For example, consider a traditional bank acquiring a fintech or its technology to create new value streams and strengthen competitive positioning through mobile banking applications and other e-services. Not only are new services offered, but traditional services and how they are delivered change as well. These changes impact sales, customer service, legal, GRC, the tech stack, cybersecurity, data privacy concerns, and more. It transforms the business model and the consequent service delivery ecosystem across all vectors. 

Success requires clear objectives, sustained focus, and agility.

Losing the focus on the desired objectives [and] failure to devise a concrete plan with suitable control[s]…can lead to the failure of any M&A deal….A careful appraisal can help to identify key employees, crucial projects and products, [and] sensitive processes…Using these critical areas, efficient processes for clear integration should be designed, aided by consulting, automation, or even outsourcing options.
—Shobit Seth, Investopedia

We have identified 4 key factors that are often overlooked and that are indispensable to post-close integrations and positioning for what is ultimately transformational value creation:

  1. A shared understanding of what success looks like

Identify key stakeholders and communicate not only why the deal is taking place at a top level, but also clearly define what success will look like. Establish a common language across the newly combined entity to inculcate a shared vision of success. This is critical to achieving buy-in and sustained engagement. 

  1. Stakeholder perspective and input 

While tone and strategic direction are set at the top, frontline stakeholder inputs are essential. Vision and strategy need to move from the conference room and spreadsheet to tactical considerations of impact on the day-to-day. This is where value is generated. The leaders of the post-close integration need to “walk the line” and observe how the proposed changes are impacting work. The efficacy of strategy and vision needs to be assessed against implementation realities.

  1. Performing initial gap analyses and periodic reassessments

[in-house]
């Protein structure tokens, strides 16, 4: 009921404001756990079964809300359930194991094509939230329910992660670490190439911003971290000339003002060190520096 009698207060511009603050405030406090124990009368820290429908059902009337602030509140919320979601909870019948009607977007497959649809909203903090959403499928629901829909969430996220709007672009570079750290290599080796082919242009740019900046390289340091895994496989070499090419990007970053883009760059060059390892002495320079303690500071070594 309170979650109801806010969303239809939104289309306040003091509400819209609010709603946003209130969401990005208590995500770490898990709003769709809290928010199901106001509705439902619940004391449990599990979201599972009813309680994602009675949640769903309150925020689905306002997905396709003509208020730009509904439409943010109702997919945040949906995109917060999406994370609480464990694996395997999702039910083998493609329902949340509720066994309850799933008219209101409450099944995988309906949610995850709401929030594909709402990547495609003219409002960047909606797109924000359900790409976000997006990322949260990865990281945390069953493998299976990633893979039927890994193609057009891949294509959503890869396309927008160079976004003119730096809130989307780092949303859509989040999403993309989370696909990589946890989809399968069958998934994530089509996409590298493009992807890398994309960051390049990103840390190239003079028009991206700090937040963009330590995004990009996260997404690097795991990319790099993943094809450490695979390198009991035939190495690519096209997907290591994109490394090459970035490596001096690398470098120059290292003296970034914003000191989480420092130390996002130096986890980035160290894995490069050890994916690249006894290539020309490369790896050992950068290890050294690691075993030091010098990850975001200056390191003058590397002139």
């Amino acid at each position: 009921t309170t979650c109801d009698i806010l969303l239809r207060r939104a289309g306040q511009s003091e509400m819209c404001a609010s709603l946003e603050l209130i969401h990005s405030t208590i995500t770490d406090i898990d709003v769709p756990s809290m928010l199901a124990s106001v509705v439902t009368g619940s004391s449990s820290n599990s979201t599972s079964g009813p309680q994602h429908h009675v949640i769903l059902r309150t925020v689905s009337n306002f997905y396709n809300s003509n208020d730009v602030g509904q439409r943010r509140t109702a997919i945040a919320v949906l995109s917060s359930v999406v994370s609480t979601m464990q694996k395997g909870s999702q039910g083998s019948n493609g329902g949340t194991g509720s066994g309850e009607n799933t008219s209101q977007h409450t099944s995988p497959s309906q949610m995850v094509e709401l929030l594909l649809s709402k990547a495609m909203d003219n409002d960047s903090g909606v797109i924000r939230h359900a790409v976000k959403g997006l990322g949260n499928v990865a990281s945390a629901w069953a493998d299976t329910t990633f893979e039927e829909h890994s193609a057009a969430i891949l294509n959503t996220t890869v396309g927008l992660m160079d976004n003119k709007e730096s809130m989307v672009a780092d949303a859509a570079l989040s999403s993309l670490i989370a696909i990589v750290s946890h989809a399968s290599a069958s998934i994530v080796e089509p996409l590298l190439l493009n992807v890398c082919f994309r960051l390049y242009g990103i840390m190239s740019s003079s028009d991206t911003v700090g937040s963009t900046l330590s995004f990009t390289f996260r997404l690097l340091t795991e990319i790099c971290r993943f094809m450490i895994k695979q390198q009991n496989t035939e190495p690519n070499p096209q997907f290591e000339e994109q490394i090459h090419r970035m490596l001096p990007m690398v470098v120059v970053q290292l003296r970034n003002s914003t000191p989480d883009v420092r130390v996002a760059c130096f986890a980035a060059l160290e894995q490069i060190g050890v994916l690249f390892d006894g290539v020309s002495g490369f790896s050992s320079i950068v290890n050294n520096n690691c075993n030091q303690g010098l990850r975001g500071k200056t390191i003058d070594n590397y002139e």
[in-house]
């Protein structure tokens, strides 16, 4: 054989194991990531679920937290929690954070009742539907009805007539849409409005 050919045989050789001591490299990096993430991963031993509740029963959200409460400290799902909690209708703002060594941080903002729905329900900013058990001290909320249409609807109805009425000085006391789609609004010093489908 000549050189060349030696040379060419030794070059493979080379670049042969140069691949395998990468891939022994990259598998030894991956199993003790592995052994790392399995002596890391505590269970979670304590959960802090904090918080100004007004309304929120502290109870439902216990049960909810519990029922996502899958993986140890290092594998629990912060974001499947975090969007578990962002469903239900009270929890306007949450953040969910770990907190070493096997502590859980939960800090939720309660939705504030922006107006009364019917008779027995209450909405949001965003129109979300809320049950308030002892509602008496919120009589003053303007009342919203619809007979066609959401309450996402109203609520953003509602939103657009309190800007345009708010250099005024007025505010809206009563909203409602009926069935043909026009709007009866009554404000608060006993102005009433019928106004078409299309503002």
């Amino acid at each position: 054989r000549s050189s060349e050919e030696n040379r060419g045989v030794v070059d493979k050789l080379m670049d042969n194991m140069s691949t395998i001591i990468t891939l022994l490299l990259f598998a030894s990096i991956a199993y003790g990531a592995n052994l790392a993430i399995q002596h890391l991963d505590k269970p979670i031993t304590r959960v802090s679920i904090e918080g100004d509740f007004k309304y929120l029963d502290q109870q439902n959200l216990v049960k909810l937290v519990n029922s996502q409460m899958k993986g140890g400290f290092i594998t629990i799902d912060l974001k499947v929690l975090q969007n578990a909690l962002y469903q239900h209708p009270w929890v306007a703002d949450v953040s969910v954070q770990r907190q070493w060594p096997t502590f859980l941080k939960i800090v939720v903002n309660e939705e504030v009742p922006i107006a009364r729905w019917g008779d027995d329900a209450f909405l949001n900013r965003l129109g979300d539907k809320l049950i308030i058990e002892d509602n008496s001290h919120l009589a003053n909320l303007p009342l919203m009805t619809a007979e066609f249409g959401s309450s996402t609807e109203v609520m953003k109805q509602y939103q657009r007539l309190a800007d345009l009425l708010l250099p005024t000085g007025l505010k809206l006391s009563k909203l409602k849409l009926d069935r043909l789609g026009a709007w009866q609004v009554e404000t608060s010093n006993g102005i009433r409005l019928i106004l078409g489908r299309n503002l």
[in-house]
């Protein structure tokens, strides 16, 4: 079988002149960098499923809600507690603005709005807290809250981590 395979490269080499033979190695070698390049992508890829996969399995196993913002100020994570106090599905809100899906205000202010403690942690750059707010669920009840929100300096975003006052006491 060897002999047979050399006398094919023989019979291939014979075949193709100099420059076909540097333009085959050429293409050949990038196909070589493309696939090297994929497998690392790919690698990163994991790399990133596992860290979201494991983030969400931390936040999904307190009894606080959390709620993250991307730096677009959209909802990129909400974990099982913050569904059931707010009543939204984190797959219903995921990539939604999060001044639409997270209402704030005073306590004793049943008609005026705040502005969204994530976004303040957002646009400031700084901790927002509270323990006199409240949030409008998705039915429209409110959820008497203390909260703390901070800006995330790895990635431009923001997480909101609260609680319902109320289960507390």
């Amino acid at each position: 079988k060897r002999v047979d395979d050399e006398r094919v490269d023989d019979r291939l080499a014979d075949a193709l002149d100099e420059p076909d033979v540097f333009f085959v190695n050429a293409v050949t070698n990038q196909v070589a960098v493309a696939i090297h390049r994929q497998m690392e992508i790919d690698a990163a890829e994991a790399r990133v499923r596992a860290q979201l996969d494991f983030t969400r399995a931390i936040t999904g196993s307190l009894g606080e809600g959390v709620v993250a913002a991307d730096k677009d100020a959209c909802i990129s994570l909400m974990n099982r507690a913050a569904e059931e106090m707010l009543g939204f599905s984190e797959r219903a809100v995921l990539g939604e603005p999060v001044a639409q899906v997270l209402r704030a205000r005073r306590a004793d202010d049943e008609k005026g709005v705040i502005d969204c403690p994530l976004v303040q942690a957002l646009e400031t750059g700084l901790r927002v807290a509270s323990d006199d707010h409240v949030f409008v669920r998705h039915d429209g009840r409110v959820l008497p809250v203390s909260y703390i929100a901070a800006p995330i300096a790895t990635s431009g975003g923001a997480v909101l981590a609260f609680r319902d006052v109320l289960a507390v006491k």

Taking into account stakeholder perspectives, the current state vs. future desired state should be clearly articulated. A detailed roadmap that takes the combined organization from existing capabilities to envisioned new operating models and values should be created. Metrics – KPIs and OKRs – are vital to demonstrating that each step of the journey is on target.

New capabilities and possibilities, how existing processes and technologies will be integrated or re-engineered to achieve them, and prioritization of initiatives must be continually assessed using TOWS (threats, opportunities, weaknesses, and strengths) and required changes agile and responsive.

  1. Agile execution
    Strategies and tactics will likely evolve as a result of both internal and external factors. Adjustments, reassessment, and shifting priorities will be required, though objectives remain constant. 

Post-merger integrations demand agile execution. As work commences, and feedback from stakeholders is incorporated, what is feasible will become clearer. New threats and new opportunities will emerge. 

With an agile integration team, iterative testing, priorities adjustment, and stakeholder responsiveness continuously validate the approach against metrics. Change management discipline and a continuous improvement model are obligatory.

Much ink has been spilled defining poorly executed post-M&A integration as the root cause of failure or success. While this is true as far as it goes, we propose that ultimately, the challenge is not one of integration (i.e., intermixing) per se, but rather one of transformation (i.e., change in form and nature): both parties to the transaction become something new. This is especially true for smaller like-size organizations. If the intention is to create new value streams and increase market responsiveness, post-merger integration requires transformational strategies to succeed. 

 Top Reasons Why M&A Deals Fail